Sun SPOTs are incredibly cool sensor devices produced by, well, Sun Microsystems. They seem to have a real momentum right now.
At Jazoon in Zurich Sun’s Simon Ritter gave a top presentation about the SPOTs in general an fed us with some background info. Since I’m working on my own SPOT application it didn’t come as a surprise that much of it wasn’t new to me. Nonetheless, I learned that the Sun Squawk J2ME implementation was started as a totally independent project and that it should be easily portable to different mobile devices as its native layer is very thin. Also, I knew it but wasn’t fully aware that I can have several applications running on one and the same SPOT in parallel. The fact that a SPOT contains several boards that serve separate purposes underline that they were built with extensibility in mind. Simon demonstrated how to control a Looking Glass user interface with a P5 Data Glove. It wasn’t quite like what you might know from the “Minority Report” movie, yet.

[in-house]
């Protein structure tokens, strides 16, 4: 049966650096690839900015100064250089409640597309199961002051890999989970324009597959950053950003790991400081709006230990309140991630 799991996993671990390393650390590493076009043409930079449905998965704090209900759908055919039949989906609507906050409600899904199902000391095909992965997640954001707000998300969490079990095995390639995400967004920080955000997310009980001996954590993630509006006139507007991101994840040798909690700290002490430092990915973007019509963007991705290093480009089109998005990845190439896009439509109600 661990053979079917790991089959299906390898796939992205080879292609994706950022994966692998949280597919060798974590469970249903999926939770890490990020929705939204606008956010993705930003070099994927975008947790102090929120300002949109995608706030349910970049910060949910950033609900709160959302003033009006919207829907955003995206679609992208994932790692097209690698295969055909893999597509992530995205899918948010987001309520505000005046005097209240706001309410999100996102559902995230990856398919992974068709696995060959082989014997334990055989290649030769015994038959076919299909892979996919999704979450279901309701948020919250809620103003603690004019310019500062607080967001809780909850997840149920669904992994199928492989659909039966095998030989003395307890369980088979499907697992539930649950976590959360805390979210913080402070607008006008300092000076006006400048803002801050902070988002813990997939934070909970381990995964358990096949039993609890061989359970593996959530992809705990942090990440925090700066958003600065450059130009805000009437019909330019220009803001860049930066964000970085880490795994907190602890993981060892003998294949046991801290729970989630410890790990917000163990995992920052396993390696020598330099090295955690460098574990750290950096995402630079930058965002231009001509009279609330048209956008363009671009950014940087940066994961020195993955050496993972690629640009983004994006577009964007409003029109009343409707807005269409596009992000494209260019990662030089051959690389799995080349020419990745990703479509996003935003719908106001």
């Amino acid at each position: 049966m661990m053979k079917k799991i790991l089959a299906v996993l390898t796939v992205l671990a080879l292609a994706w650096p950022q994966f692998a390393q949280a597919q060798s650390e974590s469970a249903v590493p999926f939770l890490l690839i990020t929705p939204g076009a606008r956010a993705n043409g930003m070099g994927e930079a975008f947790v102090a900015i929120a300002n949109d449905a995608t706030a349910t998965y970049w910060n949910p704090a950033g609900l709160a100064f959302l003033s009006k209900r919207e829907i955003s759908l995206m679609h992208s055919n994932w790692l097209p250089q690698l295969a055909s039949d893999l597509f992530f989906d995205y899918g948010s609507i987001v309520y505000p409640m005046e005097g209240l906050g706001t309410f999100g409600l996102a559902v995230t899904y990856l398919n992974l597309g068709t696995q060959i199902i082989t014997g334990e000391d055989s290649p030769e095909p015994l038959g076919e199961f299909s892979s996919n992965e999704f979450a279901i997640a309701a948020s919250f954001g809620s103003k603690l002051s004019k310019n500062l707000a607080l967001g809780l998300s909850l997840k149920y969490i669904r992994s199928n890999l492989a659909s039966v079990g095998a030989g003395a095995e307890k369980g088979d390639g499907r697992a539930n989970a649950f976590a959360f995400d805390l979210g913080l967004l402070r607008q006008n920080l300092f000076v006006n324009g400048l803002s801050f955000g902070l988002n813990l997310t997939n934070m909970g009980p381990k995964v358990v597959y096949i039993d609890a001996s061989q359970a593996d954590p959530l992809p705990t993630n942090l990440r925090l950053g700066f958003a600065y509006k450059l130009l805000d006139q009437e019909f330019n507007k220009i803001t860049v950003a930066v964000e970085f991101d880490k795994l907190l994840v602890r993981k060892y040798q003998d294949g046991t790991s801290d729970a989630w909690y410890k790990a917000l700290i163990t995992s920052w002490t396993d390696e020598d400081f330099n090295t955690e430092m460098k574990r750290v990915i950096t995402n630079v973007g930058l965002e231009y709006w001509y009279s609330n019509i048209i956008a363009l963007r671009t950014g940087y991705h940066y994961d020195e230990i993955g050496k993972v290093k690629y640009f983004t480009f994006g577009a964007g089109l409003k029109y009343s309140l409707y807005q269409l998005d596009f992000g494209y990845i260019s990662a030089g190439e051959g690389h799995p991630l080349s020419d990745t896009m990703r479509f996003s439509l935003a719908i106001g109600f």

What I don’t get though, is why Sun stresses that SPOTs can (and should) be used for real-world applications. Yet, all they ever present and demonstrate are toy-related “fun products”. Good for nerds, but not so good for management making decisions.
Ergon had a dual-player Arkanoid application with the two bars controlled by Sun SPOTs tilted left/right. It’s fun to play, but takes some time to get accustomed to the responsiveness of the sensor application. I want to build that, too! It shouldn’t take too long to turn a regular mouse-controlled Arkanoid implementation into a SPOT-controlled toy.